Nurses play a big role in safeguarding and looking out for vulnerable people by providing advocacy. According to NHS choices (2015) an advocacy is someone who speaks up for you when you find it hard to speak up and understand, they act as a advocacy is someone a service user can trust and are able to help make decisions and support you in care and support planning and also in safeguarding reviews.  As an advocate you are able to access patient’s information and also write letters on their behalf. Advocates are independent of social services and the NHS. A paid carer cannot act as an advocate.   RCNi (2015) Nurses must always remember there 6c’s which are care, compassionate, communication, courage, competence and commitment these helps with promoting and protecting the wellbeing of service users and the public.

NMC (2017) stated about whistleblowing. Whistleblowing is when a worker including a student nurse, or student midwife raise a concern about wrong doing in the public interest. The Public Interest Disclosure Act 1998 was introduced to protect whistle blowers from victimisation. The law set out several criteria that must be met for raising concerns to qualify as whistleblowing. However not all institutions have responded appropriately to concerns raised by employers. Rather than addressing concerns the employers have turned on the whistle-blowers or even dismissed them.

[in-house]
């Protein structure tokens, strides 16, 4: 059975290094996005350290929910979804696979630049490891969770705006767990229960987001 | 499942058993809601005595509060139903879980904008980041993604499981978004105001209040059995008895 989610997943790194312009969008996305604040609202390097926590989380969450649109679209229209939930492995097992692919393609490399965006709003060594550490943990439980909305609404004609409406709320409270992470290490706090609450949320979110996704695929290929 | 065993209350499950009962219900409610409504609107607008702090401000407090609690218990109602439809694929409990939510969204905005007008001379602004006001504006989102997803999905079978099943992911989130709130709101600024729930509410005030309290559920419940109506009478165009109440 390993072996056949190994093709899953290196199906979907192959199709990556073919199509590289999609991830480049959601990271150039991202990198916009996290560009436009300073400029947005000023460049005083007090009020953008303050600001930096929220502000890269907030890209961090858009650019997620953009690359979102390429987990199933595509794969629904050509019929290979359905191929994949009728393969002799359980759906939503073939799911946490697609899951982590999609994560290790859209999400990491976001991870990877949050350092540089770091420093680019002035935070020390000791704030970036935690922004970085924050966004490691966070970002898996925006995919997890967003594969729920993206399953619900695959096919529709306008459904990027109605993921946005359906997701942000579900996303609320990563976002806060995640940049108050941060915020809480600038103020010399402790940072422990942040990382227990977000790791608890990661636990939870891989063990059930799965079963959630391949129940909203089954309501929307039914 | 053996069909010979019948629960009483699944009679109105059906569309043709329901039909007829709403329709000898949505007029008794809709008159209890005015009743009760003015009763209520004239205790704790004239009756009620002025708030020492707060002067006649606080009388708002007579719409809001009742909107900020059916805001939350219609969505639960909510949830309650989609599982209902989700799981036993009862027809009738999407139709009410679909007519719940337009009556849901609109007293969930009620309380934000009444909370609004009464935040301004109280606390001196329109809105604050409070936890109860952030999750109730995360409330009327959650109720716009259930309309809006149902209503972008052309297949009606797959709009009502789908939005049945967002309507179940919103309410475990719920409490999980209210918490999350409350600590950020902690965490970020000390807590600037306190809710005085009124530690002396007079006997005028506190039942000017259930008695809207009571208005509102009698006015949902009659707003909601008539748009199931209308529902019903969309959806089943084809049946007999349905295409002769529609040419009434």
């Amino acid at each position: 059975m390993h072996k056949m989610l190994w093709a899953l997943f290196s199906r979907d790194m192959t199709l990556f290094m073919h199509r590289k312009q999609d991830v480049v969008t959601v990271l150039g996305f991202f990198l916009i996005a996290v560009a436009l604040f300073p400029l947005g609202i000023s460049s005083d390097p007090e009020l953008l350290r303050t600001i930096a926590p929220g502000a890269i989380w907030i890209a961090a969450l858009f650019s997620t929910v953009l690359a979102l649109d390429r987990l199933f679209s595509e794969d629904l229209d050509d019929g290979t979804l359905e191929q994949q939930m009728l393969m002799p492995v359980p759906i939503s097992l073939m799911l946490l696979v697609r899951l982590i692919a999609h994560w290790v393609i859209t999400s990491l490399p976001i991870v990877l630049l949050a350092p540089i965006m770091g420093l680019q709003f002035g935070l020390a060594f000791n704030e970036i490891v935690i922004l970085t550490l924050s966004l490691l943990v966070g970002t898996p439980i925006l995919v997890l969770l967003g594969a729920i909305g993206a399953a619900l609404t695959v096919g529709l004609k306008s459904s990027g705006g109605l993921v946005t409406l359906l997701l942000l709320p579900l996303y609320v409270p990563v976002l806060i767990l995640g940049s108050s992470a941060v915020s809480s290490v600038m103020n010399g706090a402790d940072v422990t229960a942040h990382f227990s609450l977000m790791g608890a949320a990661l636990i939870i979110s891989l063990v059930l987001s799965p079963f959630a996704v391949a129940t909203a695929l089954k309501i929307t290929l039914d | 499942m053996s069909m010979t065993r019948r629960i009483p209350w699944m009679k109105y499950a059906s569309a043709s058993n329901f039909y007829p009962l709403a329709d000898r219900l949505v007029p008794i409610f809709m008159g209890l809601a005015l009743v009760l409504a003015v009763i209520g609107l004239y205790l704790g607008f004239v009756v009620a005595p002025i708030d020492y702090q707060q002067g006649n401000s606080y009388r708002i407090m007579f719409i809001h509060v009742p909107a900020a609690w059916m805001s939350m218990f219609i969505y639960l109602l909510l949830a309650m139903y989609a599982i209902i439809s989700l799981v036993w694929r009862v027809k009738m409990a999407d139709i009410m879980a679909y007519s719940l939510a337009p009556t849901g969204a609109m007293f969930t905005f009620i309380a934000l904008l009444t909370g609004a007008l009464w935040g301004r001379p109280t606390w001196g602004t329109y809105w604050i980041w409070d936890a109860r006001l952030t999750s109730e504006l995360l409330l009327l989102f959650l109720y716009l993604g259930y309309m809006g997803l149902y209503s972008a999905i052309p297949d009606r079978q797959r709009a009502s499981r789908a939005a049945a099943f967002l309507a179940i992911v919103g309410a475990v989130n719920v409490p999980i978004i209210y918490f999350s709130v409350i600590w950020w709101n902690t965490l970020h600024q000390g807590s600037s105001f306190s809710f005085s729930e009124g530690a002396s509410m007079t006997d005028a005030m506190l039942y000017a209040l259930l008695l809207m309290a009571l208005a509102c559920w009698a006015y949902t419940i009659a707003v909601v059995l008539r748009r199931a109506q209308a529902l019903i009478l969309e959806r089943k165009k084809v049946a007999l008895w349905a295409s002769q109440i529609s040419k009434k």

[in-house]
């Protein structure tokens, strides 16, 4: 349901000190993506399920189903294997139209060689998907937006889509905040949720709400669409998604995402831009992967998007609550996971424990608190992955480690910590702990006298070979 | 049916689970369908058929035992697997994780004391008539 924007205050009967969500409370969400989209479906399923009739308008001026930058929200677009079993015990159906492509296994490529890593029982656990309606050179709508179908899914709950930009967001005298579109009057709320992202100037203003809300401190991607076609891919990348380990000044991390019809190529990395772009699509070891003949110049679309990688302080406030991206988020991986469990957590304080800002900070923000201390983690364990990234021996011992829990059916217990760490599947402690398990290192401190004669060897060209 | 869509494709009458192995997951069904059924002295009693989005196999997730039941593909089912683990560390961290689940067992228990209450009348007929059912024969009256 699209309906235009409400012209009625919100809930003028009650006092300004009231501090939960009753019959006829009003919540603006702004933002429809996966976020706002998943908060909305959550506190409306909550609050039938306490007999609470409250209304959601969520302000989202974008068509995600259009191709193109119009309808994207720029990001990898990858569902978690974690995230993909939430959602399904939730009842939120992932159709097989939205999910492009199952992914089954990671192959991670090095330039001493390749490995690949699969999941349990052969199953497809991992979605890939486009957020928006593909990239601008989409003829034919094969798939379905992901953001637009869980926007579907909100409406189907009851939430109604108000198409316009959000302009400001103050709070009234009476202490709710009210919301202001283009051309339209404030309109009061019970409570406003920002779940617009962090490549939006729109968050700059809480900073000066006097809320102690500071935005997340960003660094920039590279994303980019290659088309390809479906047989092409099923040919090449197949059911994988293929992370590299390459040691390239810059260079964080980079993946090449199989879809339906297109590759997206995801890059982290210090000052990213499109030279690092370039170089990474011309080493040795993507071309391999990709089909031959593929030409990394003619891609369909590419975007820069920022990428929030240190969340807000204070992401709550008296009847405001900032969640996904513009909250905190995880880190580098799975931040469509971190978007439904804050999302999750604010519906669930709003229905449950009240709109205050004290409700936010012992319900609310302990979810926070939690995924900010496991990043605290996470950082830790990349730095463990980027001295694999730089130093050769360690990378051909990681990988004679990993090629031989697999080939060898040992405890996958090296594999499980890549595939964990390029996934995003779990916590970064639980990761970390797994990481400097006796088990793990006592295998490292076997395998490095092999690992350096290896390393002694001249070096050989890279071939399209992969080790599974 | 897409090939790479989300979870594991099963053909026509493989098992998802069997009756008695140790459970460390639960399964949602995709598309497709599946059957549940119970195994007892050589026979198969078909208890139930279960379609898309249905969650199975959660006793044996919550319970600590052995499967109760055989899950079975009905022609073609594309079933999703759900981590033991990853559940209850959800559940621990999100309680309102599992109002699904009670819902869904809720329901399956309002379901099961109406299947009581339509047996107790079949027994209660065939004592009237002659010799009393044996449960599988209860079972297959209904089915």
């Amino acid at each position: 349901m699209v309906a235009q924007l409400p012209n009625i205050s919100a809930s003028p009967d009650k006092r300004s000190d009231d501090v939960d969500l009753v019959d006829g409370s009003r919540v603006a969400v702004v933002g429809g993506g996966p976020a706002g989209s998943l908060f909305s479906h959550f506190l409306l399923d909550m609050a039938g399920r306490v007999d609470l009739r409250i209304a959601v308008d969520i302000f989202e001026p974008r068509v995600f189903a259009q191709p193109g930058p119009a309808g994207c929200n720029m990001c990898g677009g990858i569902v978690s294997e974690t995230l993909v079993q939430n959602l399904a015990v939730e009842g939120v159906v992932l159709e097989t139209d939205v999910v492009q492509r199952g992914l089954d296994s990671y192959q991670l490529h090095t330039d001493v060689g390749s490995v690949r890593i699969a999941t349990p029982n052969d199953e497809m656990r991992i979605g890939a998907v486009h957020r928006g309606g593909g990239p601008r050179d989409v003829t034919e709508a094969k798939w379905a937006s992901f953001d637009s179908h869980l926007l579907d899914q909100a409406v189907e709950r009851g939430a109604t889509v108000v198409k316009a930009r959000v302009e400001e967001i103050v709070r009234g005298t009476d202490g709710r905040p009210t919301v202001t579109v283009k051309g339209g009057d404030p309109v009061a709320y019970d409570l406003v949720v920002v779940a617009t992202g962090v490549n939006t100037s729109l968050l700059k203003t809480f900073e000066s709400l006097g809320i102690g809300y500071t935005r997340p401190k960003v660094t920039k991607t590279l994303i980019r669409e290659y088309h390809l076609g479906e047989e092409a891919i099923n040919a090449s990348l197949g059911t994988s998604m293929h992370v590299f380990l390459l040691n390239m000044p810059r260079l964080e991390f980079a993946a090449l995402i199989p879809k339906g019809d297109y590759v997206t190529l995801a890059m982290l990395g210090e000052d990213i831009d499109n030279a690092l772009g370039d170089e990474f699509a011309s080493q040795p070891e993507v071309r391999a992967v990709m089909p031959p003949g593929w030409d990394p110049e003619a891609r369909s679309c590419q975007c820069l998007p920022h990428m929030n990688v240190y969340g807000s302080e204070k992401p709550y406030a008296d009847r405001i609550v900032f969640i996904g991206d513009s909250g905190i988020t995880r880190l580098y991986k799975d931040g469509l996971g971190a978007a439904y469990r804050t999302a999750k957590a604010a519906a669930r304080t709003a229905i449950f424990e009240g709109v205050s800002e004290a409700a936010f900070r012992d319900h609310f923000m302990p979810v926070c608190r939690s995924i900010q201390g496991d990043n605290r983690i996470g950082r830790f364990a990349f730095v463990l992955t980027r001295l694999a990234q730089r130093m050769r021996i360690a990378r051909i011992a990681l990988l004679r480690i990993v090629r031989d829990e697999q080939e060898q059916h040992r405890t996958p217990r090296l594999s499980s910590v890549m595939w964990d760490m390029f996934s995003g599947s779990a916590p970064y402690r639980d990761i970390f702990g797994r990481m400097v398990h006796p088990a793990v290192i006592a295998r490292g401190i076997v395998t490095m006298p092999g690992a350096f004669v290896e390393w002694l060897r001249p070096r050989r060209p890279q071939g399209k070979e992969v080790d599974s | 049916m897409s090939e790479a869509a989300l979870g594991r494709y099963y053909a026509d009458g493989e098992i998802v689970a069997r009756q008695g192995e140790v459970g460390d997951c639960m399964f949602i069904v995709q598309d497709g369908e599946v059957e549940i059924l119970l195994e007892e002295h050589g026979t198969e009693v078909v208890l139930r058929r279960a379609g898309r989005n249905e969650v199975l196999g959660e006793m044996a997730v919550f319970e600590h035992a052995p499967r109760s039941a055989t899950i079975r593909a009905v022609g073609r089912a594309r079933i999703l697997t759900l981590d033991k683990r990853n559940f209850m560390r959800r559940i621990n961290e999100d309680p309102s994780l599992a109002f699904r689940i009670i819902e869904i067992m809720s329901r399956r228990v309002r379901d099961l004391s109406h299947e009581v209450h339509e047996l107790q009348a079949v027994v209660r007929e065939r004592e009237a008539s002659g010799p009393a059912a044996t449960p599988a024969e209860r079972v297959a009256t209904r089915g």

According to NMC (2018) misconduct is when a clinical practice becomes serious professional misconduct. If nurse fall short of the code what they did or failed to do maybe serious professional misconduct. The failings will have to be investigated and action taken if that’s the case. Because fitness to practice is about keeping people safe rather than punishing nurses, for past mistakes, one of clinical incidents won’t be considered as serious professional misconduct. However, some concerns about patient’s harm will be serious harm so they can’t be remedied and will need to take action to protect the public. (Barker,2014) states the NMC investigates allegations about misconduct- behaviour that falls short of what is expected of a nurse. Lack of competence -lack of knowledge, skills or judgement that means practitioner is unfit to practise. Character issues- usually some form of criminal behaviour. The sanctions available to the conduct and competence committee in the event of a finding against the registrant include Caution order (1-5 years), Suspension order Condition of practice order and finally Striking off order.


In conclusion the NMC and all professional teams have one goal which is to protect and provide a consistent and high-quality service to patients and the public. Nurses should always keep their skills and knowledge up to date so that they can maintain professional standards. The NMC provide guidance and regulates nurses but it’s up to every individual profession to put it into practice. Nurses should therefore stick to the guidelines of their code of conduct at all times.